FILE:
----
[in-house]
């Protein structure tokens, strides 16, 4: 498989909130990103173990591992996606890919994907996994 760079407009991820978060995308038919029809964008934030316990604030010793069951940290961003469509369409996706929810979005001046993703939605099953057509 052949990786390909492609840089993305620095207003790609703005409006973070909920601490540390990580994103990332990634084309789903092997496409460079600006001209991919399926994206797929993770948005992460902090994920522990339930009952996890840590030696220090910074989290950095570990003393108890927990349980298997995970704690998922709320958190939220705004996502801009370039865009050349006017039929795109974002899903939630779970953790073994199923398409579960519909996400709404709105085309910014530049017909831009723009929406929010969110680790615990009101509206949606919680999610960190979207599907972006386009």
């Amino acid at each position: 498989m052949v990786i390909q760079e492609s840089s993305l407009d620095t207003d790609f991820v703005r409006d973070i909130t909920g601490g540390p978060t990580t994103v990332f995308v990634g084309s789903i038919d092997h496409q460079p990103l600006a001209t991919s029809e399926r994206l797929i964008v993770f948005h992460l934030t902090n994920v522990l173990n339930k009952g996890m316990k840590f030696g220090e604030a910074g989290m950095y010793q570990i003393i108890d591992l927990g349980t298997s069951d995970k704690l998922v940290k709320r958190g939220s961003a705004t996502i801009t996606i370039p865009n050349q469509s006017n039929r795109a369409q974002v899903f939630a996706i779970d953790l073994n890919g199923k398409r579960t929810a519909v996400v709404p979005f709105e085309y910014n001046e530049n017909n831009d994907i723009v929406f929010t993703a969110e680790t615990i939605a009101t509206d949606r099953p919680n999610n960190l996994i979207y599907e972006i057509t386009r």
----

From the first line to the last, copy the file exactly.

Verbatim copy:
[in-house]
């Protein structure tokens, strides 16, 4: 498989909130990103173990591992996606890919994907996994 760079407009991820978060995308038919029809964008934030316990604030010793069951940290961003469509369409996706929810979005001046993703939605099953057509 052949990786390909492609840089993305620095207003790609703005409006973070909920601490540390990580994103990332990634084309789903092997496409460079600006001209991919399926994206797929993770948005992460902090994920522990339930009952996890840590030696220090910074989290950095570990003393108890927990349980298997995970704690998922709320958190939220705004996502801009370039865009050349006017039929795109974002899903939630779970953790073994199923398409579960519909996400709404709105085309910014530049017909831009723009929406929010969110680790615990009101509206949606919680999610960190979207599907972006386009």
């Amino acid at each position: 498989m052949v990786i390909q760079e492609s840089s993305l407009d620095t207003d790609f991820v703005r409006d973070i909130t909920g601490g540390p978060t990580t994103v990332f995308v990634g084309s789903i038919d092997h496409q460079p990103l600006a001209t991919s029809e399926r994206l797929i964008v993770f948005h992460l934030t902090n994920v522990l173990n339930k009952g996890m316990k840590f030696g220090e604030a910074g989290m950095y010793q570990i003393i108890d591992l927990g349980t298997s069951d995970k704690l998922v940290k709320r958190g939220s961003a705004t996502i801009t996606i370039p865009n050349q469509s006017n039929r795109a369409q974002v899903f939630a996706i779970d953790l073994n890919g199923k398409r579960t929810a519909v996400v709404p979005f709105e085309y910014n001046e530049n017909n831009d994907i723009v929406f929010t993703a969110e680790t615990i939605a009101t509206d949606r099953p919680n999610n960190l996994i979207y599907e972006i057509t386009r």